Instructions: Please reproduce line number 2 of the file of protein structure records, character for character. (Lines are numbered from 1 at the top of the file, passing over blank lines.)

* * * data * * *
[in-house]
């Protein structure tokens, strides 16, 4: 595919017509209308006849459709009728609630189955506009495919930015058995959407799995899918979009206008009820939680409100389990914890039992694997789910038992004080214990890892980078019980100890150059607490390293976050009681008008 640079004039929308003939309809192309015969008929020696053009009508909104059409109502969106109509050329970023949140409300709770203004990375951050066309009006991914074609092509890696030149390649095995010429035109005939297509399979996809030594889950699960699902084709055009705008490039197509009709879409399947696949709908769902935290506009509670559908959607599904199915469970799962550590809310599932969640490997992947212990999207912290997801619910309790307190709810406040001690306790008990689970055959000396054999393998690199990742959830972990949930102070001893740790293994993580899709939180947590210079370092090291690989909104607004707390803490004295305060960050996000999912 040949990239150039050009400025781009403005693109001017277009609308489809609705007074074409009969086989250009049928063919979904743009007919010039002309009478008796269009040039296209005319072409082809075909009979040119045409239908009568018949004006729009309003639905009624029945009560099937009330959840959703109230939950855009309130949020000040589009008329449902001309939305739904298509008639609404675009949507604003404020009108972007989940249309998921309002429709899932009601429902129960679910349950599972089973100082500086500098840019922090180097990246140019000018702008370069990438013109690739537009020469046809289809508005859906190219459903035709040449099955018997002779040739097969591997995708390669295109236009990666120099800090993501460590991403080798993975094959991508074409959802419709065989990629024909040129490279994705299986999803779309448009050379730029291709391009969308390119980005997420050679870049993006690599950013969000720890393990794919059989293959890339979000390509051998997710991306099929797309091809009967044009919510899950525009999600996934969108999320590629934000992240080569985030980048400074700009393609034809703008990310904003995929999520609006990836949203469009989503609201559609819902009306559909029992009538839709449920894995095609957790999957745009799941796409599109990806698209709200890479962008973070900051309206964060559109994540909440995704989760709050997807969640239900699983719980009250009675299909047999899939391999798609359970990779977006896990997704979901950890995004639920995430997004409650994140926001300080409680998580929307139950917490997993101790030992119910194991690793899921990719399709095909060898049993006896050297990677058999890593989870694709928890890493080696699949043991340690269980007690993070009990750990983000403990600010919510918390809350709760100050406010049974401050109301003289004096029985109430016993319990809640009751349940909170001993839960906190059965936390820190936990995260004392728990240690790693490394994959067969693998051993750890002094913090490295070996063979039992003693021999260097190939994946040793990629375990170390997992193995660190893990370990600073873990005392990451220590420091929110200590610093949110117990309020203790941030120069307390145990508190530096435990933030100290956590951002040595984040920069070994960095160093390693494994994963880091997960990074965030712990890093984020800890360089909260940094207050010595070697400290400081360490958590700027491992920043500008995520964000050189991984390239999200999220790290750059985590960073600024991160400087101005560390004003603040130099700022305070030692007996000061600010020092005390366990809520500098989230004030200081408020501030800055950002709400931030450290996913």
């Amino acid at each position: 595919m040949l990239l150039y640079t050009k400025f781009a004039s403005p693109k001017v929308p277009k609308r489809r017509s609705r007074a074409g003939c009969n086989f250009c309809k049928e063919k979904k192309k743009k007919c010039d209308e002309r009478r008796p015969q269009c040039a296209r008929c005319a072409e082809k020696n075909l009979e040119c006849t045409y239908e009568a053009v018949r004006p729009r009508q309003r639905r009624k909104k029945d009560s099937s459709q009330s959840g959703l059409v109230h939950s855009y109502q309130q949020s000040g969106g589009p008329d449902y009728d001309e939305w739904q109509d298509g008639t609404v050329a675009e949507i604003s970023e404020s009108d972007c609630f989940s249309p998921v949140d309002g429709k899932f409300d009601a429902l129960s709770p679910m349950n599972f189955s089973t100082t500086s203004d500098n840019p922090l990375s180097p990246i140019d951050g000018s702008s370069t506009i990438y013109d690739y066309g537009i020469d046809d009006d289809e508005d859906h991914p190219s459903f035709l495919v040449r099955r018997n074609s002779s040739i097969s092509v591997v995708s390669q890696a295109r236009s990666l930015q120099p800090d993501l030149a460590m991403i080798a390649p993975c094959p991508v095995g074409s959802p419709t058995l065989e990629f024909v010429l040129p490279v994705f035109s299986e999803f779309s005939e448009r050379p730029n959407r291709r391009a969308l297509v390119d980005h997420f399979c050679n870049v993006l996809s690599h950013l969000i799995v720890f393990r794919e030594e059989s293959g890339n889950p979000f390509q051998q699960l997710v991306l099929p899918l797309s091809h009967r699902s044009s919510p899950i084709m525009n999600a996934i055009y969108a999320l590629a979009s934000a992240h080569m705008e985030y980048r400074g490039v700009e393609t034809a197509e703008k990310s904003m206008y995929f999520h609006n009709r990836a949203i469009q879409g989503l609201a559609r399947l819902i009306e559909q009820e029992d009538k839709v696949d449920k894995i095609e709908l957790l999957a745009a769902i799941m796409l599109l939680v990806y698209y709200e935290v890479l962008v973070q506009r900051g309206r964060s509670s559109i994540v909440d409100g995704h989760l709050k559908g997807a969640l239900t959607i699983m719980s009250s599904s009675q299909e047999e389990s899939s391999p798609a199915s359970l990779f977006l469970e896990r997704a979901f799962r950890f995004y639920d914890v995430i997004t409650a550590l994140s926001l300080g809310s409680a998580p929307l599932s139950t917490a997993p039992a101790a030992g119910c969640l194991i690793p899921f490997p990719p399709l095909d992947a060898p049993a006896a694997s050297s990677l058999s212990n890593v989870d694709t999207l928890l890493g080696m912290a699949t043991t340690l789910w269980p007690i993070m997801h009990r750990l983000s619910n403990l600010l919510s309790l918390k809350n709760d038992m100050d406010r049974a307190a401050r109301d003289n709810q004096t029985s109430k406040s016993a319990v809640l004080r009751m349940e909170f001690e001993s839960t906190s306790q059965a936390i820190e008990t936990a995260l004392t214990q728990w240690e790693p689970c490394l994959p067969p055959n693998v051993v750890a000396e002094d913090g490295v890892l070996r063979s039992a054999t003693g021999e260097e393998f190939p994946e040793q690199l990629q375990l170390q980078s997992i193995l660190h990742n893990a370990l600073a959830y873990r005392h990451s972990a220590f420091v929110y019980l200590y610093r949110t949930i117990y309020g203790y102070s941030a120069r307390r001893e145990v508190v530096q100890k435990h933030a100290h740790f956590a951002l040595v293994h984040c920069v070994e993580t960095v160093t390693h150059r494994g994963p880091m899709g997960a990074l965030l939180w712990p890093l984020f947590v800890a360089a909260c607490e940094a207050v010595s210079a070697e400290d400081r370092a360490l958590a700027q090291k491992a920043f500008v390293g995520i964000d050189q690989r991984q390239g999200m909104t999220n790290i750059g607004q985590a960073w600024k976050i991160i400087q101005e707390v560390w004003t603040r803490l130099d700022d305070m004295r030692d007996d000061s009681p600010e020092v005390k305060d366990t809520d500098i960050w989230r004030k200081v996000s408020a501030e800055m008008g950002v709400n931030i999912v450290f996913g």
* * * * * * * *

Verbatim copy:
């Protein structure tokens, strides 16, 4: 595919017509209308006849459709009728609630189955506009495919930015058995959407799995899918979009206008009820939680409100389990914890039992694997789910038992004080214990890892980078019980100890150059607490390293976050009681008008 640079004039929308003939309809192309015969008929020696053009009508909104059409109502969106109509050329970023949140409300709770203004990375951050066309009006991914074609092509890696030149390649095995010429035109005939297509399979996809030594889950699960699902084709055009705008490039197509009709879409399947696949709908769902935290506009509670559908959607599904199915469970799962550590809310599932969640490997992947212990999207912290997801619910309790307190709810406040001690306790008990689970055959000396054999393998690199990742959830972990949930102070001893740790293994993580899709939180947590210079370092090291690989909104607004707390803490004295305060960050996000999912 040949990239150039050009400025781009403005693109001017277009609308489809609705007074074409009969086989250009049928063919979904743009007919010039002309009478008796269009040039296209005319072409082809075909009979040119045409239908009568018949004006729009309003639905009624029945009560099937009330959840959703109230939950855009309130949020000040589009008329449902001309939305739904298509008639609404675009949507604003404020009108972007989940249309998921309002429709899932009601429902129960679910349950599972089973100082500086500098840019922090180097990246140019000018702008370069990438013109690739537009020469046809289809508005859906190219459903035709040449099955018997002779040739097969591997995708390669295109236009990666120099800090993501460590991403080798993975094959991508074409959802419709065989990629024909040129490279994705299986999803779309448009050379730029291709391009969308390119980005997420050679870049993006690599950013969000720890393990794919059989293959890339979000390509051998997710991306099929797309091809009967044009919510899950525009999600996934969108999320590629934000992240080569985030980048400074700009393609034809703008990310904003995929999520609006990836949203469009989503609201559609819902009306559909029992009538839709449920894995095609957790999957745009799941796409599109990806698209709200890479962008973070900051309206964060559109994540909440995704989760709050997807969640239900699983719980009250009675299909047999899939391999798609359970990779977006896990997704979901950890995004639920995430997004409650994140926001300080409680998580929307139950917490997993101790030992119910194991690793899921990719399709095909060898049993006896050297990677058999890593989870694709928890890493080696699949043991340690269980007690993070009990750990983000403990600010919510918390809350709760100050406010049974401050109301003289004096029985109430016993319990809640009751349940909170001993839960906190059965936390820190936990995260004392728990240690790693490394994959067969693998051993750890002094913090490295070996063979039992003693021999260097190939994946040793990629375990170390997992193995660190893990370990600073873990005392990451220590420091929110200590610093949110117990309020203790941030120069307390145990508190530096435990933030100290956590951002040595984040920069070994960095160093390693494994994963880091997960990074965030712990890093984020800890360089909260940094207050010595070697400290400081360490958590700027491992920043500008995520964000050189991984390239999200999220790290750059985590960073600024991160400087101005560390004003603040130099700022305070030692007996000061600010020092005390366990809520500098989230004030200081408020501030800055950002709400931030450290996913």